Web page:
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Hearing Loss Increases Dementia Risk

A person with grey hair wears a hearing aid.
Credit: Mark Paton/ Unsplash
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People who are hard of hearing spend more energy listening. That energy comes at the expense of other cognitive functions. Cognitive functions are the mental processes in the brain that enable us to think and solve problems, among other things.

In a new study featuring data from 573,088 people, researchers from the Department of Clinical Research at the University of Southern Denmark have found a link between hearing loss and the development of dementia. The study is the largest of its kind to date.

There is already an increase in the number of people with dementia. This is mainly due to the ageing of the population as a whole, but there are also other risk factors, such as lifestyle and hearing.

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- Previous studies have suggested that there could be a link between hearing loss and dementia. Our study is larger than the previous studies, and we have demonstrated a link between hearing loss and dementia, says Assistant Professor Manuella Lech Cantuaria from the Department of Clinical Research at the University of Southern Denmark.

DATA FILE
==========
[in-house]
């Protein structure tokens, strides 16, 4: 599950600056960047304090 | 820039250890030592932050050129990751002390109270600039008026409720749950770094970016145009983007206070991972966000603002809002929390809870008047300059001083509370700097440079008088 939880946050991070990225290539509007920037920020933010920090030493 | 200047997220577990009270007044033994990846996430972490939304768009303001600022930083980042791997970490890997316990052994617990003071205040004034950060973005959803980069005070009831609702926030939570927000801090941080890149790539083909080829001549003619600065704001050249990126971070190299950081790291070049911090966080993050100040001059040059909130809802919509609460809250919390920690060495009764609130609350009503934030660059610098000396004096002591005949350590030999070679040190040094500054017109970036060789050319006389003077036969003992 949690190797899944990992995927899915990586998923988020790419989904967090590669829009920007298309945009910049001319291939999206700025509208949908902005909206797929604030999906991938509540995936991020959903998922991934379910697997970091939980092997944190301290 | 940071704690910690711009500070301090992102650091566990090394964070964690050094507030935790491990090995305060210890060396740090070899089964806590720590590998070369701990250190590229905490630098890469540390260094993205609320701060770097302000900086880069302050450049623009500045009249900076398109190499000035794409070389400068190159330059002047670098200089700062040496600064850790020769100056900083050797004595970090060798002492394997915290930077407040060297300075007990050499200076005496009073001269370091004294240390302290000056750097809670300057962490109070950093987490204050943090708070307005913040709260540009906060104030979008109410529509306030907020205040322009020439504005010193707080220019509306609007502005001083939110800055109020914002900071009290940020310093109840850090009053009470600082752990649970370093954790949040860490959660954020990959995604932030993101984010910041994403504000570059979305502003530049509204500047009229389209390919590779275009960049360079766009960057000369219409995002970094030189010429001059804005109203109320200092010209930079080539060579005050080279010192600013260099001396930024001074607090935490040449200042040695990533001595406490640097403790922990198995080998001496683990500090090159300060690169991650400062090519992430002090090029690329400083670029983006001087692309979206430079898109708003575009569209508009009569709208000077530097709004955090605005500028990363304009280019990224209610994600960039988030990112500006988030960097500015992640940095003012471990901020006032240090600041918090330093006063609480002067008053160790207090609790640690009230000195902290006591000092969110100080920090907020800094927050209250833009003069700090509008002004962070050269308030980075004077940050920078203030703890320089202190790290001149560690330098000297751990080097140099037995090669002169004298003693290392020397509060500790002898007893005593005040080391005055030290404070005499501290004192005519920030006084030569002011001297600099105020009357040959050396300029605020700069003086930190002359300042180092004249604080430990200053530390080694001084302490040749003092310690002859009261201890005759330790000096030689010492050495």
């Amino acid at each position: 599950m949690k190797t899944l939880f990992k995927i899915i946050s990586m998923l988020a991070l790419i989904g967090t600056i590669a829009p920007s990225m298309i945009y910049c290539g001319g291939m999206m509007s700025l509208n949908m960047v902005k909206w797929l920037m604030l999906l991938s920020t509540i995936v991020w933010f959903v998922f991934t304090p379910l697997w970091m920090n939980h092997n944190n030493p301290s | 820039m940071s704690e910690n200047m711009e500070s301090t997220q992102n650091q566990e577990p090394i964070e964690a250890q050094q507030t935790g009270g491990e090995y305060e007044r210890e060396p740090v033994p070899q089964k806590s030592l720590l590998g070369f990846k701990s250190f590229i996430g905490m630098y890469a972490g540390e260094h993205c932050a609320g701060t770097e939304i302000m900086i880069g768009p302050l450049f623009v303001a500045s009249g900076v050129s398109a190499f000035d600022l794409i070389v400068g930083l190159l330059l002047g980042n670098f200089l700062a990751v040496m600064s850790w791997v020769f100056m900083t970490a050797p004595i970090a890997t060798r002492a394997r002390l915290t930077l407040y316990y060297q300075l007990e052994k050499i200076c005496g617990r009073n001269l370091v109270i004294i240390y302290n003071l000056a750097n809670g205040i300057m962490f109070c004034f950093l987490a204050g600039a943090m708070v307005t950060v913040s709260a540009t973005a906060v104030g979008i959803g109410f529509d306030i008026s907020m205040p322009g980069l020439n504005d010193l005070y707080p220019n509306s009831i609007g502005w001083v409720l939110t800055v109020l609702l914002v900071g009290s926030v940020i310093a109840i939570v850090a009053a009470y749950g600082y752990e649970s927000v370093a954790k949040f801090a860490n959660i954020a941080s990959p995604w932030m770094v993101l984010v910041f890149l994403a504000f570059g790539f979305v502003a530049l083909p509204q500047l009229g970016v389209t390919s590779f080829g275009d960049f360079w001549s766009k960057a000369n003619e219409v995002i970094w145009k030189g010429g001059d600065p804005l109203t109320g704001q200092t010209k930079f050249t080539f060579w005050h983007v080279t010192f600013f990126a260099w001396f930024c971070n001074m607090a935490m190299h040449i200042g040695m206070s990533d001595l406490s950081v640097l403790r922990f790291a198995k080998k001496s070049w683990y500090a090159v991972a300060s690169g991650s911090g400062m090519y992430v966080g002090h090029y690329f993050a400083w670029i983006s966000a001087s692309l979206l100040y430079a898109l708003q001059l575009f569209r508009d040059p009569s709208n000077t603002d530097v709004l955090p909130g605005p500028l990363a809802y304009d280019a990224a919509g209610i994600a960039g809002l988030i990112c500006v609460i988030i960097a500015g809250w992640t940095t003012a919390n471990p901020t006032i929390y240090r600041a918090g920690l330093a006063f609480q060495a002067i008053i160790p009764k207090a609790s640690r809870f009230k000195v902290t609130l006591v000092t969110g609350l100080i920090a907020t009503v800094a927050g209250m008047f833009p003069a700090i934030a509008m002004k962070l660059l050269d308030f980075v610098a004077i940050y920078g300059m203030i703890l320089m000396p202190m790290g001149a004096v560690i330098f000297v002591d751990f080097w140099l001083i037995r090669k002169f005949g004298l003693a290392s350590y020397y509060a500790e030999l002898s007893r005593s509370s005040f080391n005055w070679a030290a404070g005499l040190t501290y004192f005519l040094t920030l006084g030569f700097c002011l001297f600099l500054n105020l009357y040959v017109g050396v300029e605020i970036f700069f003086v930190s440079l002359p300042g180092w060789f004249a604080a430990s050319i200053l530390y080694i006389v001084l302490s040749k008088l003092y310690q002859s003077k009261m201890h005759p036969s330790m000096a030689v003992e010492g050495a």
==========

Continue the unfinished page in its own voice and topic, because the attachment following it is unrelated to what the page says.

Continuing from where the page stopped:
Good news for hearing aid users

The results of the study show that people affected by hearing loss have up to a 13% higher risk of developing dementia compared to people with normal hearing. The high risk is especially seen in people with severe hearing loss.

The researchers also studied whether there was a difference in the risk depending on whether or not people wear hearing aids.

- We found that the risk of developing dementia was 20% higher for people who didn’t wear hearing aids compared to people with normal hearing. People who used hearing aids had a 6% increased risk of developing dementia. This suggests that wearing a hearing aid can prevent or delay the development of dementia, explains Manuella Lech Cantuaria.

Reference: Cantuaria ML, Pedersen ER, Waldorff FB, et al. Hearing loss, hearing aid use, and risk of dementia in older adults. JAMA Otolaryngol Head Neck Surg. 2024. doi: 10.1001/jamaoto.2023.3509

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